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Types and Processes Gallery - Geothermal Activity

Geothermal Activity
Ascending hot magmatic fluids mix with near-surface groundwater to form active geothermal systems with dramatic surface features such as hot springs, solfataras, fumaroles, mudpots, geysers, and hot acid lakes. These hydrothermal features are common at stratovolcanoes and young calderas and can persist for hundreds of thousands of years. Active hydrothermal systems often precipitate colorful deposits of native sulfur and other minerals. Spectacular geysers are popular attractions in places such as Yellowstone and at Icelandic volcanoes. Reservoirs of steam or hot water in geothermal fields have been tapped for electrical power in many volcanic regions.

Vigorous steam plumes rise from craters near the summit of On-take volcano on November 9, 1979. The first historical eruption from On-take, in central Honshu, Japan, began on October 28 and produced ashfall to the NE from a 1.5-km-high eruption plume. Intense vapor emission (with minor ash that dusted the summit region) continued for several months.

Photo by T. Kobayashi, 1979 (courtesy Tokiko Tiba, National Science Museum).

Raususan [Mendeleev]
Brilliantly colored deposits of elemental sulfur surround fumarolic vents on the NW side of the central cone of Mendeleev volcano, in the southern Kuril Islands. Fumarolic areas on Mendeleev are associated with lateral craters at this location and at several areas from the NE to SE flanks, where the central cone meets the inner caldera wall of Mendeleev. Hot springs occur on the NE flank and along the NE coast, where the Goriachi-Pliazh geothermal field is located.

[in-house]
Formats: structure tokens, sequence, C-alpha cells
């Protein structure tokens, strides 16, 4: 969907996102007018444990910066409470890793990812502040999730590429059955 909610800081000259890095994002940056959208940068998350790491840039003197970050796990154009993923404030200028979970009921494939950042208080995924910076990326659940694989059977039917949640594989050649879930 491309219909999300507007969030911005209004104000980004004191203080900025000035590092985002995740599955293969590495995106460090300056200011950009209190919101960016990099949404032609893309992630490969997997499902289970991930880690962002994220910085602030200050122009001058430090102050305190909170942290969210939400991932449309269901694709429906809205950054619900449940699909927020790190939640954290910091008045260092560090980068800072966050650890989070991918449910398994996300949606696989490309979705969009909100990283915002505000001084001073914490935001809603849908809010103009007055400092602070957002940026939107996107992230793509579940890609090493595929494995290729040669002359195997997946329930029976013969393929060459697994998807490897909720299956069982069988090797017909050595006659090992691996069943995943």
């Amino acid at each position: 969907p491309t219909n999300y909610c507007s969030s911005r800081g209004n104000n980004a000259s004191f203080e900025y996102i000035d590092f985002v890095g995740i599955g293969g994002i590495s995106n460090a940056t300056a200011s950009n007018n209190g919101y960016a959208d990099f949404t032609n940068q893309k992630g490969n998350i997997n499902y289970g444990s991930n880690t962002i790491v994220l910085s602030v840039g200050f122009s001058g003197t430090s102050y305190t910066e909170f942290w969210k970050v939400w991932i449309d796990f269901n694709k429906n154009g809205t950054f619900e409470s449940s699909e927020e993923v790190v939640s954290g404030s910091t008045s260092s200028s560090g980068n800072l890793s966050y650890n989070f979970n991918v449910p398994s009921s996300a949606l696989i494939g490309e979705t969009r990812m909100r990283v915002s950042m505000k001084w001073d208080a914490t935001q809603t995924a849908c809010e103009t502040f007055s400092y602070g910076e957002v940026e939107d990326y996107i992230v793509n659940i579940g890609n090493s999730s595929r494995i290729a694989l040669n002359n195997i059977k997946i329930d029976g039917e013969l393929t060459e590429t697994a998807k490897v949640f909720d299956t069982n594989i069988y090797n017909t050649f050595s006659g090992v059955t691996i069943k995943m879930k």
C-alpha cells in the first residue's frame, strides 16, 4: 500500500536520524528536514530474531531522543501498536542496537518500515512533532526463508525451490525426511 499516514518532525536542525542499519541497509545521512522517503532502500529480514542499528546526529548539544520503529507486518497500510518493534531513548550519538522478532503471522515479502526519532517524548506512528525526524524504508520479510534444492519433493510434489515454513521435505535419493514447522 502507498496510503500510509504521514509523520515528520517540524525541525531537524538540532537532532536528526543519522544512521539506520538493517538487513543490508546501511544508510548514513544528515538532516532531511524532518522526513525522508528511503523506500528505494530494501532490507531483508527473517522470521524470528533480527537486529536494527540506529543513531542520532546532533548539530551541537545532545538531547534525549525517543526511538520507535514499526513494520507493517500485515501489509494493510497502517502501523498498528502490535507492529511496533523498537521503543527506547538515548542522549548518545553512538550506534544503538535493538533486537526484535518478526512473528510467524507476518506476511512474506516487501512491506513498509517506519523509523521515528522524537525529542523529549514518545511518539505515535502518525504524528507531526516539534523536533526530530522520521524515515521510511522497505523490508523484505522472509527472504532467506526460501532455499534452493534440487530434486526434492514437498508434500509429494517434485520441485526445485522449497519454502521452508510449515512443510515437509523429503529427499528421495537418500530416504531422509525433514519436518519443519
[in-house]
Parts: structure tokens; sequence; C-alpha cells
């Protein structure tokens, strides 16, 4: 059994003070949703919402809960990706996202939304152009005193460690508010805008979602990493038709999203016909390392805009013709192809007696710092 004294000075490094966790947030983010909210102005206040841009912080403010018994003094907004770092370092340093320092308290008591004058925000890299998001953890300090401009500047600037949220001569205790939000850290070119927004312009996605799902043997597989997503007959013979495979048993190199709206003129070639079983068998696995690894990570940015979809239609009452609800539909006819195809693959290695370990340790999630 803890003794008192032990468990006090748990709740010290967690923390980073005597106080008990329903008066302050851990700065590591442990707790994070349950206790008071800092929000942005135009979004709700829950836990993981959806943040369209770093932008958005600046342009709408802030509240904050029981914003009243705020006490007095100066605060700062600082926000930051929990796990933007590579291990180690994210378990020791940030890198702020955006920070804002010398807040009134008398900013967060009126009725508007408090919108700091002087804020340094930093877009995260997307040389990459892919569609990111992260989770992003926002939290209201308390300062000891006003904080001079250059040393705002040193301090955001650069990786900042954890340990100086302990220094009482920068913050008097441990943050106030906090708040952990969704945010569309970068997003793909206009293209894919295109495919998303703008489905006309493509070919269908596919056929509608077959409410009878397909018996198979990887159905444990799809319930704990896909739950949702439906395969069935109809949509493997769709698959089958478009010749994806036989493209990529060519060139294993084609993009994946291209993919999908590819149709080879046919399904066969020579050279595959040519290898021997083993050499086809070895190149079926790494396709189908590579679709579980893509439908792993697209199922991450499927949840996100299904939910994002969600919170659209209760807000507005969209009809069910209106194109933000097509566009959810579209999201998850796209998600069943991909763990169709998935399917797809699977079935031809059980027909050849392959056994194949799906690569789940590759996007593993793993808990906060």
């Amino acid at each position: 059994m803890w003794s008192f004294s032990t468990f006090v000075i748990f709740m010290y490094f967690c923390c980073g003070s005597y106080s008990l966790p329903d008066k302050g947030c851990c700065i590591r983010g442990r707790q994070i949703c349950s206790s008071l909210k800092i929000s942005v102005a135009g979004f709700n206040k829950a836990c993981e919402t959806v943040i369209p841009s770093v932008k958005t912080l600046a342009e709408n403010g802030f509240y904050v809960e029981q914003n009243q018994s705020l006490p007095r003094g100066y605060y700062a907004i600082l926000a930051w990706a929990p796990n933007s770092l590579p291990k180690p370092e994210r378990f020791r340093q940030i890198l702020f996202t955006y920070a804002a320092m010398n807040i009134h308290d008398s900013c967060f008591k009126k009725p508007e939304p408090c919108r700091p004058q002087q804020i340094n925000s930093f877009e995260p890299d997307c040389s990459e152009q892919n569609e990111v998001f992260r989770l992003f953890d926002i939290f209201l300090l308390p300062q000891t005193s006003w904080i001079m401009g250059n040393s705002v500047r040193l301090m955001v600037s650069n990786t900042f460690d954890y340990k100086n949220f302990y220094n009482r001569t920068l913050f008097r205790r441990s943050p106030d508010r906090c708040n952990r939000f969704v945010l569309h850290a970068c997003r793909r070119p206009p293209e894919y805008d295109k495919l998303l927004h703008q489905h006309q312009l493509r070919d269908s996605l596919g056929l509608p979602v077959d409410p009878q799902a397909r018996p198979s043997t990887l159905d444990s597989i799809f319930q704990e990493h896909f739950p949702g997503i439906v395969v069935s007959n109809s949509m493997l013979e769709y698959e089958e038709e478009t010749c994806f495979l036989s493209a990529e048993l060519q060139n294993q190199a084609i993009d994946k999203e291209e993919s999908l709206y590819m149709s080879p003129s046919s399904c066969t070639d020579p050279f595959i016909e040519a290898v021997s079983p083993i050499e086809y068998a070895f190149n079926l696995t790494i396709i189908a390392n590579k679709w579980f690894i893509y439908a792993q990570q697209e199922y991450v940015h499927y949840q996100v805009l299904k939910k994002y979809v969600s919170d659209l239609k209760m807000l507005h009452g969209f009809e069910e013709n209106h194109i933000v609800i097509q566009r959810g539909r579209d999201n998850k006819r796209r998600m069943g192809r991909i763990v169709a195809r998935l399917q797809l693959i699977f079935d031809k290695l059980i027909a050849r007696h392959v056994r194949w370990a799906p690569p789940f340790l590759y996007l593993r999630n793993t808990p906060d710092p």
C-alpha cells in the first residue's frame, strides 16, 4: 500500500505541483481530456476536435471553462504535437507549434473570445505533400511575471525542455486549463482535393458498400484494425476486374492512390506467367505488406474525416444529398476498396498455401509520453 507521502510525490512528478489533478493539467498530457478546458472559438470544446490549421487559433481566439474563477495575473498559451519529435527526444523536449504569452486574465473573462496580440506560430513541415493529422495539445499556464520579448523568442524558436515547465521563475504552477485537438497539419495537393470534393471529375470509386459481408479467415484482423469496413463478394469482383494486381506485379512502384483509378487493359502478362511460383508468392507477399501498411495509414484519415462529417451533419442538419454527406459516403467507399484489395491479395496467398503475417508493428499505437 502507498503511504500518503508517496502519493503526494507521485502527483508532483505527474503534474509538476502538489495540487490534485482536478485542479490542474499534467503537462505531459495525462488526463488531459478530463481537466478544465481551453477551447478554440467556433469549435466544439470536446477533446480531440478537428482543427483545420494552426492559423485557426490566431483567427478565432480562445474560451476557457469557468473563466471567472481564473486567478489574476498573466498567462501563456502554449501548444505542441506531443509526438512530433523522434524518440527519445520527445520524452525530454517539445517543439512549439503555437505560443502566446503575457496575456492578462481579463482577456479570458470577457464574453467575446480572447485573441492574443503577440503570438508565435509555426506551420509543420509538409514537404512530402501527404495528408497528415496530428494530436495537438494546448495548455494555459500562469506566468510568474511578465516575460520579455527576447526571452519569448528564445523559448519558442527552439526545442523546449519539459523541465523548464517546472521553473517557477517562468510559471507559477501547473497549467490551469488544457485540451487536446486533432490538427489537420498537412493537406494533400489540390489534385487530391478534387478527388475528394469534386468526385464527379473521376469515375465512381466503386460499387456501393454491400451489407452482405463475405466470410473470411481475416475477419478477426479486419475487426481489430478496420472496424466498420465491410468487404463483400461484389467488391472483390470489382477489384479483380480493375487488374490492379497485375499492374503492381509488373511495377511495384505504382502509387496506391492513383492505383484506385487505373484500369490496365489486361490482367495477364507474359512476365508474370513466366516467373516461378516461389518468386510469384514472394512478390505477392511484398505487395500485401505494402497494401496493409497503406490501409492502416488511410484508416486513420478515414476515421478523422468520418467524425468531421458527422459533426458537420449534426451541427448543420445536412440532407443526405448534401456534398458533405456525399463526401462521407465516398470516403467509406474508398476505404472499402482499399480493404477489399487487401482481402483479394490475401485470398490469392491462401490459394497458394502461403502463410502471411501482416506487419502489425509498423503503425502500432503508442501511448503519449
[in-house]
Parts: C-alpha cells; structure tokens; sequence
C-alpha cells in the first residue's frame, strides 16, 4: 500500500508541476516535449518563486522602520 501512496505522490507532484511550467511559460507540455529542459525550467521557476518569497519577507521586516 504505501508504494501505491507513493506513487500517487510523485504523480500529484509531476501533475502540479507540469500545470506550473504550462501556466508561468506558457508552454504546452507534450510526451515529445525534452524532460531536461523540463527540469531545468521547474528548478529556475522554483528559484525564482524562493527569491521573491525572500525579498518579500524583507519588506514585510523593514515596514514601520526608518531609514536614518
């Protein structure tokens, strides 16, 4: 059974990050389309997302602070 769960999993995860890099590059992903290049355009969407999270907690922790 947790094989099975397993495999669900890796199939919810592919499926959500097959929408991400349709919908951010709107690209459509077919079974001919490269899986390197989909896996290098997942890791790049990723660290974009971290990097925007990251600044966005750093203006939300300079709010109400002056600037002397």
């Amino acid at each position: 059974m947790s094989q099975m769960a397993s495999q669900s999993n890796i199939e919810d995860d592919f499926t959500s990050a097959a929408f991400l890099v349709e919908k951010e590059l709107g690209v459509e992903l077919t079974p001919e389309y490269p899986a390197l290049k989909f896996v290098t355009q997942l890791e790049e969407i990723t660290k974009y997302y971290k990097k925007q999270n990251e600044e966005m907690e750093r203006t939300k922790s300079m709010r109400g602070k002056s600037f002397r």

Photo by Yuri Doubik (Institute of Volcanology, Petropavlovsk).

Riverside Geyser in the Upper Geyser Basin is the most regular of Yellowstone's geysers. Every six hours it erupts a 25-m-high inclined jet from a small vent hole on the east bank of the Firehole River 2 km downstream from Old Faithful.

Photo by Lee Siebert, 1968 (Smithsonian Institution).

Mud pots boil in this 1978 view of the San Jacinto thermal area at El Salvador's Telica volcanic complex. The alignment of fumaroles and mud pots suggests an underlying fault running NNE. Magmatic steam and gases have been emitted from the thermal area for many years at a fairly constant rate.

Photo by Jaime Incer, 1978.

Vigorous mud eruptions occur at Las Hornillos thermal area on the west flank of Costa Rica's Miravalles volcano. A geothermal project in the 15 x 20 km Guayabo caldera (inside which Miravalles volcano was constructed) provides a major component of the electrical power needs of Costa Rica.

Photo by William Melson, 1988 (Smithsonian Institution)